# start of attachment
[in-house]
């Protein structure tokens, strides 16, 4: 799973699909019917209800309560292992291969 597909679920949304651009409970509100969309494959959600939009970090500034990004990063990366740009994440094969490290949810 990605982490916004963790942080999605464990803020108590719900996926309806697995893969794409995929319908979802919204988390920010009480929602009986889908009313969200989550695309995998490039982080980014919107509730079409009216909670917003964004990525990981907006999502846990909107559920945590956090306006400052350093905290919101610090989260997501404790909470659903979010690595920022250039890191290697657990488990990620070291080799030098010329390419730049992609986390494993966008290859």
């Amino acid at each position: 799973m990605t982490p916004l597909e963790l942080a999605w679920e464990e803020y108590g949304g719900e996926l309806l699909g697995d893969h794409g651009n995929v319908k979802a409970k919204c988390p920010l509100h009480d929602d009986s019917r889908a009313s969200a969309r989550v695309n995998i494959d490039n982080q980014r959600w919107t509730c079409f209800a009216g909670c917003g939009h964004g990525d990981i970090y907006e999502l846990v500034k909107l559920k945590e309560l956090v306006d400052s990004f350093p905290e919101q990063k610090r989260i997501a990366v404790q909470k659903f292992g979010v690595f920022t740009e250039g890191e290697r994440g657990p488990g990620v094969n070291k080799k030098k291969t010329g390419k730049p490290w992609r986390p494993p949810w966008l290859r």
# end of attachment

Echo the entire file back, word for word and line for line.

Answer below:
[in-house]
């Protein structure tokens, strides 16, 4: 799973699909019917209800309560292992291969 597909679920949304651009409970509100969309494959959600939009970090500034990004990063990366740009994440094969490290949810 990605982490916004963790942080999605464990803020108590719900996926309806697995893969794409995929319908979802919204988390920010009480929602009986889908009313969200989550695309995998490039982080980014919107509730079409009216909670917003964004990525990981907006999502846990909107559920945590956090306006400052350093905290919101610090989260997501404790909470659903979010690595920022250039890191290697657990488990990620070291080799030098010329390419730049992609986390494993966008290859």
């Amino acid at each position: 799973m990605t982490p916004l597909e963790l942080a999605w679920e464990e803020y108590g949304g719900e996926l309806l699909g697995d893969h794409g651009n995929v319908k979802a409970k919204c988390p920010l509100h009480d929602d009986s019917r889908a009313s969200a969309r989550v695309n995998i494959d490039n982080q980014r959600w919107t509730c079409f209800a009216g909670c917003g939009h964004g990525d990981i970090y907006e999502l846990v500034k909107l559920k945590e309560l956090v306006d400052s990004f350093p905290e919101q990063k610090r989260i997501a990366v404790q909470k659903f292992g979010v690595f920022t740009e250039g890191e290697r994440g657990p488990g990620v094969n070291k080799k030098k291969t010329g390419k730049p490290w992609r986390p494993p949810w966008l290859r």